Mr. Potato head lost his eye, Hams keeps asking his coins, RC car wants to race, an evil robot wants to fry Buzz’s batteries, the cat can’t find its way back in the house, and Frank in accounting needs his spreadsheets! If you’re a kid (which I suspect is this game’s majority audience), you aren’t going to remember all that. Even I was wondering who needed what at points as all I would do was collect things until I found somebody.

Buzz is decently prepared for what he faces; he’s armed with his laser beam, spin attack, and each of these can be charged up. He also has a jumping stomp that proves handy for physical obstacles but not enemies. Speaking of which, enemy toys – they all run around like sentries and they each have some sort of attribute. One might jump, another will shoot swarm shots or lasers, some swarm you, and one can block your laser. You get fodder enemies that don’t stay in your way too much or little. Traversing the levels is enjoyable; you’ll get to climb, swing, jump, perform bouncing jumps, all whilst observing your surroundings. What makes that fun is the strength in the controls themselves and very considerate placements. You’ll get a safe-way route if you get high enough (like an extended rope to the bottom) if you made it so far and fell off. I can also assure you that going the extra mile up that giant tree or elevator shaft will always reward you for your efforts with everything there is to collect. It should be noted though that the camera is troubled; regardless of either mode you use it in, the camera remains slow to autocorrect and sluggish to manually reorient. This can provide tricky viewing angles and make judging jumps quite difficult at points.

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Oh no! It's the Garbage Can Monster!

In terms of presentation, the game turns out to be pretty darn good; the menus are clear and somewhat lively, and the cinematic clips are converted quite decently. Models look pretty spot on, animate nicely, there’s some nice effects, and the environments usually avoid looking empty. The sound effects are distinctive and clear while the toys have some extra dialogue to sound natural instead of being cut out from the film. The music sounds like it belongs in the movie; it captures the same feel of adventure and danger the toys face multiple times. It’s even a 10 – 12 hour game which means there’s more than just a rental’s worth here.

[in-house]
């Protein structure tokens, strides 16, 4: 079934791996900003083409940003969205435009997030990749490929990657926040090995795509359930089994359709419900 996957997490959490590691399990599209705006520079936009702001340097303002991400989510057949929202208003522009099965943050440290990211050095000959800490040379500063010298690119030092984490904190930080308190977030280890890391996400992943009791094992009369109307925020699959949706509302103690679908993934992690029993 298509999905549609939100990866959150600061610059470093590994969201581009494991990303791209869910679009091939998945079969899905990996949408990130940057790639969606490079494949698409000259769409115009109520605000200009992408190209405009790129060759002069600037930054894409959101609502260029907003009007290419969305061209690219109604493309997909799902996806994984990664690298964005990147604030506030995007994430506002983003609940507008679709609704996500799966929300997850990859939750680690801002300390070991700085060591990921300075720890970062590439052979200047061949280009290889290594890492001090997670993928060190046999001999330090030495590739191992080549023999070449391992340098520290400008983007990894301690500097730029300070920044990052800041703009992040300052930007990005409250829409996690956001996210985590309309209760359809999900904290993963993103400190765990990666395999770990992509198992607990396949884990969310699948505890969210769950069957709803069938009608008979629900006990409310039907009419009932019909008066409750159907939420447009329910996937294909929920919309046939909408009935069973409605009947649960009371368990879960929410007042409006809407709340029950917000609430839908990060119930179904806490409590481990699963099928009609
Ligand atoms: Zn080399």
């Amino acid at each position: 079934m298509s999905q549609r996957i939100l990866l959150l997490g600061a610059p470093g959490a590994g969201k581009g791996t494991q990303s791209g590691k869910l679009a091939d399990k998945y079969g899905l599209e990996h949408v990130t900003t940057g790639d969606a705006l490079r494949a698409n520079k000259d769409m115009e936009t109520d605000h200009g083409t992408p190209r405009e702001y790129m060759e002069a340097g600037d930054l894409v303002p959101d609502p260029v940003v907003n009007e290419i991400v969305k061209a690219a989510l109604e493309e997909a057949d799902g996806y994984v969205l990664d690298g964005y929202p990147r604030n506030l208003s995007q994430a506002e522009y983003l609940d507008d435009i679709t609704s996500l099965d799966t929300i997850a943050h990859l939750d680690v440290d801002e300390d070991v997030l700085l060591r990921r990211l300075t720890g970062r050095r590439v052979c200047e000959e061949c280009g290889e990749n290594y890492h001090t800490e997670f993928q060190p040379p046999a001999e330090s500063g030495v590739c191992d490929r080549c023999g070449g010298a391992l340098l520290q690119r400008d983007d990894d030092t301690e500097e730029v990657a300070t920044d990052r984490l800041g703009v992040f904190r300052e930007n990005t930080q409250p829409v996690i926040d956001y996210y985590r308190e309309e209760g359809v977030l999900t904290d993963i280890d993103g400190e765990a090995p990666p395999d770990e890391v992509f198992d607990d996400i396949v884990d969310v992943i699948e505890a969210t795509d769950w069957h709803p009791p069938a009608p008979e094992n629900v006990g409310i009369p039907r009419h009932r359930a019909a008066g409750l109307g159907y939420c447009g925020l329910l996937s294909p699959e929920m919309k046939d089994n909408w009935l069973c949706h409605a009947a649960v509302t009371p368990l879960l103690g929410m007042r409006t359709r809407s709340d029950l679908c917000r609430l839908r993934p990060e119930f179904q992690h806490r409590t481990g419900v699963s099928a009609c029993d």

Toy Story 2 is a phenomenal movie, this isn’t quite as high but in its own category it’s way ahead. It definitely complements the experience nicely even if it has a simple focus and a stupid camera. At the end of the day, so many game based movies fall into an abyss of do not buy, it’s almost as if there’s giant monolith blocking the path and if so, this one found a way around it.

 

7.5 / 10 GOOD

+Exploring the environments stays fun

+Smart and strong presentation and look

+Communicates in a manner to keep track with kids and retains some hidden depth

-Poor camera

-Most activities become repetitive

 

TWiSTEDmerc

Ahhh I remember this game; really fun back in the day and one of the more enjoyable movie tie-ins.

It's a shame my copy broke.

Ha! This was a great game! The toy story games seem to have got it spot on! Toy Story 3 on the PS3/Xbox360 is also really good!!

Yeah I got this off the PSN after realising they put it up there :P Loved this game as a kid. I noticed though that it uses a lot of the stuff that the A Bug's Life game uses. Using the same engine probably, and same developers. Still, great game :D

Those games were. fantastic.

The house was so vibrant, the levels so playful, the scenarios so inventive. Honestly it was perfect subject matter - toys exploring the world. I'm actually a bit disappointing that the third movie went to day care... That doesn't detract though, that was one of the most successful "ages after" sequels imaginable.